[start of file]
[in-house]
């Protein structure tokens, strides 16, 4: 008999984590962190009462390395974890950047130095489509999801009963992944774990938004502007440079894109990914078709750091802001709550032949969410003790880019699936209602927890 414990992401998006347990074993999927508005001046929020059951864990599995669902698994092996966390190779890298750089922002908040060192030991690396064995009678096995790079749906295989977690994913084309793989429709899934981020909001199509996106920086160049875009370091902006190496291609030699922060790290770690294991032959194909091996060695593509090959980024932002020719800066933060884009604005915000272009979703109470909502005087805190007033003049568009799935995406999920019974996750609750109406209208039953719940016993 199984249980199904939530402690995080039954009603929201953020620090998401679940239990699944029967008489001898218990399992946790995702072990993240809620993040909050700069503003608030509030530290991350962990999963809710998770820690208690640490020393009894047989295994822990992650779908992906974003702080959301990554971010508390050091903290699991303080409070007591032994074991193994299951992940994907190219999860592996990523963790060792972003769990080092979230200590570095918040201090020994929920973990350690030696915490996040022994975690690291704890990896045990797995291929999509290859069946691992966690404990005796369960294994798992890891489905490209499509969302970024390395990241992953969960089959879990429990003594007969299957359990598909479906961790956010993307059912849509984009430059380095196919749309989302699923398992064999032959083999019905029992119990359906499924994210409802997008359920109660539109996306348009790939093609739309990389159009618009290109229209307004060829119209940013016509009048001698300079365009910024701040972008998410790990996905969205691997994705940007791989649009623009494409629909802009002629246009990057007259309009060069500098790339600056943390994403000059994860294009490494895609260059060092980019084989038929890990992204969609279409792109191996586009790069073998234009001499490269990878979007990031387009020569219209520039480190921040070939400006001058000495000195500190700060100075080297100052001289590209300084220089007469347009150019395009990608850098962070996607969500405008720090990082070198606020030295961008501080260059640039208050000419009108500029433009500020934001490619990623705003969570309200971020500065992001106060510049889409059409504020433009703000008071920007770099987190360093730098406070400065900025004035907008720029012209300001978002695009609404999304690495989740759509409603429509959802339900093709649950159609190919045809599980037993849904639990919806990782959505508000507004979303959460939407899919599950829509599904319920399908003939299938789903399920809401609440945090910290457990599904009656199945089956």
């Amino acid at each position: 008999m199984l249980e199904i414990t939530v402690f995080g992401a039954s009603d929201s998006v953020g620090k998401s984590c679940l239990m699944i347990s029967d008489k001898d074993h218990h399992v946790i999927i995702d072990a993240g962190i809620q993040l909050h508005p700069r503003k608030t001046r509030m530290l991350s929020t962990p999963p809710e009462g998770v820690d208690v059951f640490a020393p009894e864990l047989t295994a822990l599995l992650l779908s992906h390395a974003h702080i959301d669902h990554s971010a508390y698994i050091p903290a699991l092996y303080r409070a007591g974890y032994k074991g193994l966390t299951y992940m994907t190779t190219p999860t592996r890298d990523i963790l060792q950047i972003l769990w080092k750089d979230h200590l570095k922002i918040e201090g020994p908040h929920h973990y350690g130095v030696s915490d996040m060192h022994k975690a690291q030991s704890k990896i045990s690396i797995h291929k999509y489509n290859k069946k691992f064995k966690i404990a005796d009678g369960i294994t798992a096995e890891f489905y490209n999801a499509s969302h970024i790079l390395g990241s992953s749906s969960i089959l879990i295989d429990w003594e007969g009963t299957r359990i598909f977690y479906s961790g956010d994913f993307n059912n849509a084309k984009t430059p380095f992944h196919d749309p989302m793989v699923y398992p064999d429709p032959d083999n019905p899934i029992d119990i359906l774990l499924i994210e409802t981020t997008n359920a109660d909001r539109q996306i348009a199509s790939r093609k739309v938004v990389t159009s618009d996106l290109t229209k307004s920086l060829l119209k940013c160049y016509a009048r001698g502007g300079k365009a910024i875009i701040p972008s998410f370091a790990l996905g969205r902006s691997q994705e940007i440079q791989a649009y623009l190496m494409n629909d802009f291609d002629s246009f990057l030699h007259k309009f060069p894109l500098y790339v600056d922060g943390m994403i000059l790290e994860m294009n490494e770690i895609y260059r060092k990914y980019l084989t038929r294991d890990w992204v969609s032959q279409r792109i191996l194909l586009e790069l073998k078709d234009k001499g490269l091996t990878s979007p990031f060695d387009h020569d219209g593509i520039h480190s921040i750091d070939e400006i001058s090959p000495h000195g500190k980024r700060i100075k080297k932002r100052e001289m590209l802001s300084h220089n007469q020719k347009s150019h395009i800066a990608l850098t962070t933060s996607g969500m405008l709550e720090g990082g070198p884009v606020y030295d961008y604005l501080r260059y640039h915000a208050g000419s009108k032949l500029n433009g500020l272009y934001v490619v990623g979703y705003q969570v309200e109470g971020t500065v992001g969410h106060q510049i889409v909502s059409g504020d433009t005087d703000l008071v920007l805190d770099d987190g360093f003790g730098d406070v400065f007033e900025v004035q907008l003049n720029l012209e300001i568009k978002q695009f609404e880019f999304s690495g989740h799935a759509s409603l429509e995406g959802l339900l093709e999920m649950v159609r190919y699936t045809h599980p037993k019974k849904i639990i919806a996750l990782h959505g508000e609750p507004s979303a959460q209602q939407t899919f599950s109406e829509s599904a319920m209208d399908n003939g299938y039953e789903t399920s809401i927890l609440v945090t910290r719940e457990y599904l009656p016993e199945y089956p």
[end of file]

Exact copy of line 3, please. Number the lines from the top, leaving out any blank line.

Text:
């Amino acid at each position: 008999m199984l249980e199904i414990t939530v402690f995080g992401a039954s009603d929201s998006v953020g620090k998401s984590c679940l239990m699944i347990s029967d008489k001898d074993h218990h399992v946790i999927i995702d072990a993240g962190i809620q993040l909050h508005p700069r503003k608030t001046r509030m530290l991350s929020t962990p999963p809710e009462g998770v820690d208690v059951f640490a020393p009894e864990l047989t295994a822990l599995l992650l779908s992906h390395a974003h702080i959301d669902h990554s971010a508390y698994i050091p903290a699991l092996y303080r409070a007591g974890y032994k074991g193994l966390t299951y992940m994907t190779t190219p999860t592996r890298d990523i963790l060792q950047i972003l769990w080092k750089d979230h200590l570095k922002i918040e201090g020994p908040h929920h973990y350690g130095v030696s915490d996040m060192h022994k975690a690291q030991s704890k990896i045990s690396i797995h291929k999509y489509n290859k069946k691992f064995k966690i404990a005796d009678g369960i294994t798992a096995e890891f489905y490209n999801a499509s969302h970024i790079l390395g990241s992953s749906s969960i089959l879990i295989d429990w003594e007969g009963t299957r359990i598909f977690y479906s961790g956010d994913f993307n059912n849509a084309k984009t430059p380095f992944h196919d749309p989302m793989v699923y398992p064999d429709p032959d083999n019905p899934i029992d119990i359906l774990l499924i994210e409802t981020t997008n359920a109660d909001r539109q996306i348009a199509s790939r093609k739309v938004v990389t159009s618009d996106l290109t229209k307004s920086l060829l119209k940013c160049y016509a009048r001698g502007g300079k365009a910024i875009i701040p972008s998410f370091a790990l996905g969205r902006s691997q994705e940007i440079q791989a649009y623009l190496m494409n629909d802009f291609d002629s246009f990057l030699h007259k309009f060069p894109l500098y790339v600056d922060g943390m994403i000059l790290e994860m294009n490494e770690i895609y260059r060092k990914y980019l084989t038929r294991d890990w992204v969609s032959q279409r792109i191996l194909l586009e790069l073998k078709d234009k001499g490269l091996t990878s979007p990031f060695d387009h020569d219209g593509i520039h480190s921040i750091d070939e400006i001058s090959p000495h000195g500190k980024r700060i100075k080297k932002r100052e001289m590209l802001s300084h220089n007469q020719k347009s150019h395009i800066a990608l850098t962070t933060s996607g969500m405008l709550e720090g990082g070198p884009v606020y030295d961008y604005l501080r260059y640039h915000a208050g000419s009108k032949l500029n433009g500020l272009y934001v490619v990623g979703y705003q969570v309200e109470g971020t500065v992001g969410h106060q510049i889409v909502s059409g504020d433009t005087d703000l008071v920007l805190d770099d987190g360093f003790g730098d406070v400065f007033e900025v004035q907008l003049n720029l012209e300001i568009k978002q695009f609404e880019f999304s690495g989740h799935a759509s409603l429509e995406g959802l339900l093709e999920m649950v159609r190919y699936t045809h599980p037993k019974k849904i639990i919806a996750l990782h959505g508000e609750p507004s979303a959460q209602q939407t899919f599950s109406e829509s599904a319920m209208d399908n003939g299938y039953e789903t399920s809401i927890l609440v945090t910290r719940e457990y599904l009656p016993e199945y089956p």